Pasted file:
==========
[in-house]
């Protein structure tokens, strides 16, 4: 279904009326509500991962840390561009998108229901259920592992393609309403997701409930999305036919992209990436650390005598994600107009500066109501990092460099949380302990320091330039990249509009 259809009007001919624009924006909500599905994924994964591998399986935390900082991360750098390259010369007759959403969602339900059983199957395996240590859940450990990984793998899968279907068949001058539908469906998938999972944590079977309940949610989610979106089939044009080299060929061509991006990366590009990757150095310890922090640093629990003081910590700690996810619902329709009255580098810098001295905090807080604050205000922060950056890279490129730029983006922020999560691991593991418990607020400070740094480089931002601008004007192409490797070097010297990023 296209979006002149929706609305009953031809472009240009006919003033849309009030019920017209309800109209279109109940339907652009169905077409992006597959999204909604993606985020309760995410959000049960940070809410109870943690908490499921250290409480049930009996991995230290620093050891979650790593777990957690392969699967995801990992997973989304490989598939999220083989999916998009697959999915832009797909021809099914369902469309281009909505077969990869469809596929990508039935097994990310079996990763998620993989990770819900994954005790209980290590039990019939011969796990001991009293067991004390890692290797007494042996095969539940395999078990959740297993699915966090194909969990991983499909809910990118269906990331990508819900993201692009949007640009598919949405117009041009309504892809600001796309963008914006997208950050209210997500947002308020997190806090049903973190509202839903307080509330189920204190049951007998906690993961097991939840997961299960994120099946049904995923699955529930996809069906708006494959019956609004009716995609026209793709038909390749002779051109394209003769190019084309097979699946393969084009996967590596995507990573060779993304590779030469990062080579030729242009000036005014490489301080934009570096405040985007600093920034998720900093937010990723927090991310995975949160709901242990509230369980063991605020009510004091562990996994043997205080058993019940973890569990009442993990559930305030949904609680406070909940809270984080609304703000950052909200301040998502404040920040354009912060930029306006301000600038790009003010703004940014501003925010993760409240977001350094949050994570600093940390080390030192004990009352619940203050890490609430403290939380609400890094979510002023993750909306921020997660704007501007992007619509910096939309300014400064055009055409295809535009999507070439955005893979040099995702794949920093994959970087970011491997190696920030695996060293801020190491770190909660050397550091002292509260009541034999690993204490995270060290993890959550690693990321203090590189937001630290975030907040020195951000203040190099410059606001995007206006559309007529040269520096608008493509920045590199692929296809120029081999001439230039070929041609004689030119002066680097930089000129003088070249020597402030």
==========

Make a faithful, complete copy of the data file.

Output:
[in-house]
């Protein structure tokens, strides 16, 4: 279904009326509500991962840390561009998108229901259920592992393609309403997701409930999305036919992209990436650390005598994600107009500066109501990092460099949380302990320091330039990249509009 259809009007001919624009924006909500599905994924994964591998399986935390900082991360750098390259010369007759959403969602339900059983199957395996240590859940450990990984793998899968279907068949001058539908469906998938999972944590079977309940949610989610979106089939044009080299060929061509991006990366590009990757150095310890922090640093629990003081910590700690996810619902329709009255580098810098001295905090807080604050205000922060950056890279490129730029983006922020999560691991593991418990607020400070740094480089931002601008004007192409490797070097010297990023 296209979006002149929706609305009953031809472009240009006919003033849309009030019920017209309800109209279109109940339907652009169905077409992006597959999204909604993606985020309760995410959000049960940070809410109870943690908490499921250290409480049930009996991995230290620093050891979650790593777990957690392969699967995801990992997973989304490989598939999220083989999916998009697959999915832009797909021809099914369902469309281009909505077969990869469809596929990508039935097994990310079996990763998620993989990770819900994954005790209980290590039990019939011969796990001991009293067991004390890692290797007494042996095969539940395999078990959740297993699915966090194909969990991983499909809910990118269906990331990508819900993201692009949007640009598919949405117009041009309504892809600001796309963008914006997208950050209210997500947002308020997190806090049903973190509202839903307080509330189920204190049951007998906690993961097991939840997961299960994120099946049904995923699955529930996809069906708006494959019956609004009716995609026209793709038909390749002779051109394209003769190019084309097979699946393969084009996967590596995507990573060779993304590779030469990062080579030729242009000036005014490489301080934009570096405040985007600093920034998720900093937010990723927090991310995975949160709901242990509230369980063991605020009510004091562990996994043997205080058993019940973890569990009442993990559930305030949904609680406070909940809270984080609304703000950052909200301040998502404040920040354009912060930029306006301000600038790009003010703004940014501003925010993760409240977001350094949050994570600093940390080390030192004990009352619940203050890490609430403290939380609400890094979510002023993750909306921020997660704007501007992007619509910096939309300014400064055009055409295809535009999507070439955005893979040099995702794949920093994959970087970011491997190696920030695996060293801020190491770190909660050397550091002292509260009541034999690993204490995270060290993890959550690693990321203090590189937001630290975030907040020195951000203040190099410059606001995007206006559309007529040269520096608008493509920045590199692929296809120029081999001439230039070929041609004689030119002066680097930089000129003088070249020597402030």